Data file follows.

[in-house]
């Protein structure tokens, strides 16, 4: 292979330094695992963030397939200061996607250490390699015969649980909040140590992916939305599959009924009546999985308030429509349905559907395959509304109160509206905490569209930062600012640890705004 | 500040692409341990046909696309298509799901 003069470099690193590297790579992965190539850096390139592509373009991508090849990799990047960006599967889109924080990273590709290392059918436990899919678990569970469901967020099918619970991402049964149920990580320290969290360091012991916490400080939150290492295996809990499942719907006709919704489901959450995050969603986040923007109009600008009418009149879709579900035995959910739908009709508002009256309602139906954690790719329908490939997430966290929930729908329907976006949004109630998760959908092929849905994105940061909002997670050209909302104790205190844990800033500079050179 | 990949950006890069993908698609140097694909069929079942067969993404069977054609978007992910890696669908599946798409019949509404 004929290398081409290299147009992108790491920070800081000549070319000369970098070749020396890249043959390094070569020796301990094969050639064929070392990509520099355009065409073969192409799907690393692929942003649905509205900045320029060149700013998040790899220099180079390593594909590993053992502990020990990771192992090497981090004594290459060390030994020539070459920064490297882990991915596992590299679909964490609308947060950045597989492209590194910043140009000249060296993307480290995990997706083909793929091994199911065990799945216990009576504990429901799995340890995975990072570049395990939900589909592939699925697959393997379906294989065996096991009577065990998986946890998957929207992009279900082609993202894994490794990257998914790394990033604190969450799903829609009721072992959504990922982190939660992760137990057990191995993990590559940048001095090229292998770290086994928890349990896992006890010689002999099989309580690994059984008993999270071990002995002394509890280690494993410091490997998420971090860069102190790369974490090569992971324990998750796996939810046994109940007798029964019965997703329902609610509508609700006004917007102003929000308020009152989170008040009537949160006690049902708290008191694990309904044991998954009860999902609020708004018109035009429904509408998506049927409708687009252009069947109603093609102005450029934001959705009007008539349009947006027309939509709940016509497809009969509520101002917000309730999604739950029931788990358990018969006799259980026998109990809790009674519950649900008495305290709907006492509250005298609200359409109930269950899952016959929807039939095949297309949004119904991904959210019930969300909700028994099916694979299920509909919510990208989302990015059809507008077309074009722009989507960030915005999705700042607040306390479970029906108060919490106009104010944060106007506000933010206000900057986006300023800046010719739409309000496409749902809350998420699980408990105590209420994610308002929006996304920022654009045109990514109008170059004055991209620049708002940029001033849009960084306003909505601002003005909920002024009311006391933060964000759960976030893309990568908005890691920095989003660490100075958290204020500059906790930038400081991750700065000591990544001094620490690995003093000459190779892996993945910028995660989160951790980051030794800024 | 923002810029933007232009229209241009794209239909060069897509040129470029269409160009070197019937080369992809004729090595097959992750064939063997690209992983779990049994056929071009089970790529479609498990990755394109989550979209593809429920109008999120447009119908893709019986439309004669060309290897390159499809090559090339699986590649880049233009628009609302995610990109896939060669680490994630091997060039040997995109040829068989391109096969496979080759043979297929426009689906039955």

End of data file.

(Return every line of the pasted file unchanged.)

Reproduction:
[in-house]
């Protein structure tokens, strides 16, 4: 292979330094695992963030397939200061996607250490390699015969649980909040140590992916939305599959009924009546999985308030429509349905559907395959509304109160509206905490569209930062600012640890705004 | 500040692409341990046909696309298509799901 003069470099690193590297790579992965190539850096390139592509373009991508090849990799990047960006599967889109924080990273590709290392059918436990899919678990569970469901967020099918619970991402049964149920990580320290969290360091012991916490400080939150290492295996809990499942719907006709919704489901959450995050969603986040923007109009600008009418009149879709579900035995959910739908009709508002009256309602139906954690790719329908490939997430966290929930729908329907976006949004109630998760959908092929849905994105940061909002997670050209909302104790205190844990800033500079050179 | 990949950006890069993908698609140097694909069929079942067969993404069977054609978007992910890696669908599946798409019949509404 004929290398081409290299147009992108790491920070800081000549070319000369970098070749020396890249043959390094070569020796301990094969050639064929070392990509520099355009065409073969192409799907690393692929942003649905509205900045320029060149700013998040790899220099180079390593594909590993053992502990020990990771192992090497981090004594290459060390030994020539070459920064490297882990991915596992590299679909964490609308947060950045597989492209590194910043140009000249060296993307480290995990997706083909793929091994199911065990799945216990009576504990429901799995340890995975990072570049395990939900589909592939699925697959393997379906294989065996096991009577065990998986946890998957929207992009279900082609993202894994490794990257998914790394990033604190969450799903829609009721072992959504990922982190939660992760137990057990191995993990590559940048001095090229292998770290086994928890349990896992006890010689002999099989309580690994059984008993999270071990002995002394509890280690494993410091490997998420971090860069102190790369974490090569992971324990998750796996939810046994109940007798029964019965997703329902609610509508609700006004917007102003929000308020009152989170008040009537949160006690049902708290008191694990309904044991998954009860999902609020708004018109035009429904509408998506049927409708687009252009069947109603093609102005450029934001959705009007008539349009947006027309939509709940016509497809009969509520101002917000309730999604739950029931788990358990018969006799259980026998109990809790009674519950649900008495305290709907006492509250005298609200359409109930269950899952016959929807039939095949297309949004119904991904959210019930969300909700028994099916694979299920509909919510990208989302990015059809507008077309074009722009989507960030915005999705700042607040306390479970029906108060919490106009104010944060106007506000933010206000900057986006300023800046010719739409309000496409749902809350998420699980408990105590209420994610308002929006996304920022654009045109990514109008170059004055991209620049708002940029001033849009960084306003909505601002003005909920002024009311006391933060964000759960976030893309990568908005890691920095989003660490100075958290204020500059906790930038400081991750700065000591990544001094620490690995003093000459190779892996993945910028995660989160951790980051030794800024 | 923002810029933007232009229209241009794209239909060069897509040129470029269409160009070197019937080369992809004729090595097959992750064939063997690209992983779990049994056929071009089970790529479609498990990755394109989550979209593809429920109008999120447009119908893709019986439309004669060309290897390159499809090559090339699986590649880049233009628009609302995610990109896939060669680490994630091997060039040997995109040829068989391109096969496979080759043979297929426009689906039955």